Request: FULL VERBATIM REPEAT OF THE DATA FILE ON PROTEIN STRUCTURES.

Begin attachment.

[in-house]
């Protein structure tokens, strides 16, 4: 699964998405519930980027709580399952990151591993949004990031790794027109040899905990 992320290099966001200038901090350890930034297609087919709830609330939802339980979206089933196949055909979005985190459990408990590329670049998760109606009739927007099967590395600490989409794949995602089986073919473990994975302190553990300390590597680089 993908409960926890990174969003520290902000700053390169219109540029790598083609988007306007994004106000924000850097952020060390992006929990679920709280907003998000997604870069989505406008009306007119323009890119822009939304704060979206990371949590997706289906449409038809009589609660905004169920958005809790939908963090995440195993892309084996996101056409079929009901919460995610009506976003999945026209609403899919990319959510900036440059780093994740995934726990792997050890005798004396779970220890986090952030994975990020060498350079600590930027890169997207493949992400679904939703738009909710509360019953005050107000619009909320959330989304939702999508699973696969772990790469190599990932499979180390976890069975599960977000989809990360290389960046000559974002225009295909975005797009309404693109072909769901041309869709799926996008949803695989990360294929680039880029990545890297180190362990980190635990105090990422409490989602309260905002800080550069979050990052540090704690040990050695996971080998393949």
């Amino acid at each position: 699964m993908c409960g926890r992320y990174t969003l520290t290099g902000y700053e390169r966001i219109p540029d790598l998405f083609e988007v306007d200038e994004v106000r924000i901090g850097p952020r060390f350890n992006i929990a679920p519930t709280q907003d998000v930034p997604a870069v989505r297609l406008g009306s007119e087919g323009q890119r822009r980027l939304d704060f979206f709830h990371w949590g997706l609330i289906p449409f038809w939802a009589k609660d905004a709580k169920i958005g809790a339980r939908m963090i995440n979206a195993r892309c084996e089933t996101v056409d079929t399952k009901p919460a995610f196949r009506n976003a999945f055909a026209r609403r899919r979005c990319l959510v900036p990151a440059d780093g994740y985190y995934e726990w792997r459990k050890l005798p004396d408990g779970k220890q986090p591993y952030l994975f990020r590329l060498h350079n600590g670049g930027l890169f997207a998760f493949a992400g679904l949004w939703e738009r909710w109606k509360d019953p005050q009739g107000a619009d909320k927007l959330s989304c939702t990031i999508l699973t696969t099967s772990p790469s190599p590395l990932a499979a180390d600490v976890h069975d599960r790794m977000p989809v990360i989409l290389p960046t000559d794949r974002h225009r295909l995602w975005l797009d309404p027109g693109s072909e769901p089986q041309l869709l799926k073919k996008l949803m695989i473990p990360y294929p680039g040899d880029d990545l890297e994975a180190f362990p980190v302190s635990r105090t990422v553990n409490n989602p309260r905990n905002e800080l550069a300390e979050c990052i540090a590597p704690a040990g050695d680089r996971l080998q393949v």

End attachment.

[in-house]
């Protein structure tokens, strides 16, 4: 699964998405519930980027709580399952990151591993949004990031790794027109040899905990 992320290099966001200038901090350890930034297609087919709830609330939802339980979206089933196949055909979005985190459990408990590329670049998760109606009739927007099967590395600490989409794949995602089986073919473990994975302190553990300390590597680089 993908409960926890990174969003520290902000700053390169219109540029790598083609988007306007994004106000924000850097952020060390992006929990679920709280907003998000997604870069989505406008009306007119323009890119822009939304704060979206990371949590997706289906449409038809009589609660905004169920958005809790939908963090995440195993892309084996996101056409079929009901919460995610009506976003999945026209609403899919990319959510900036440059780093994740995934726990792997050890005798004396779970220890986090952030994975990020060498350079600590930027890169997207493949992400679904939703738009909710509360019953005050107000619009909320959330989304939702999508699973696969772990790469190599990932499979180390976890069975599960977000989809990360290389960046000559974002225009295909975005797009309404693109072909769901041309869709799926996008949803695989990360294929680039880029990545890297180190362990980190635990105090990422409490989602309260905002800080550069979050990052540090704690040990050695996971080998393949």
């Amino acid at each position: 699964m993908c409960g926890r992320y990174t969003l520290t290099g902000y700053e390169r966001i219109p540029d790598l998405f083609e988007v306007d200038e994004v106000r924000i901090g850097p952020r060390f350890n992006i929990a679920p519930t709280q907003d998000v930034p997604a870069v989505r297609l406008g009306s007119e087919g323009q890119r822009r980027l939304d704060f979206f709830h990371w949590g997706l609330i289906p449409f038809w939802a009589k609660d905004a709580k169920i958005g809790a339980r939908m963090i995440n979206a195993r892309c084996e089933t996101v056409d079929t399952k009901p919460a995610f196949r009506n976003a999945f055909a026209r609403r899919r979005c990319l959510v900036p990151a440059d780093g994740y985190y995934e726990w792997r459990k050890l005798p004396d408990g779970k220890q986090p591993y952030l994975f990020r590329l060498h350079n600590g670049g930027l890169f997207a998760f493949a992400g679904l949004w939703e738009r909710w109606k509360d019953p005050q009739g107000a619009d909320k927007l959330s989304c939702t990031i999508l699973t696969t099967s772990p790469s190599p590395l990932a499979a180390d600490v976890h069975d599960r790794m977000p989809v990360i989409l290389p960046t000559d794949r974002h225009r295909l995602w975005l797009d309404p027109g693109s072909e769901p089986q041309l869709l799926k073919k996008l949803m695989i473990p990360y294929p680039g040899d880029d990545l890297e994975a180190f362990p980190v302190s635990r105090t990422v553990n409490n989602p309260r905990n905002e800080l550069a300390e979050c990052i540090a590597p704690a040990g050695d680089r996971l080998q393949v």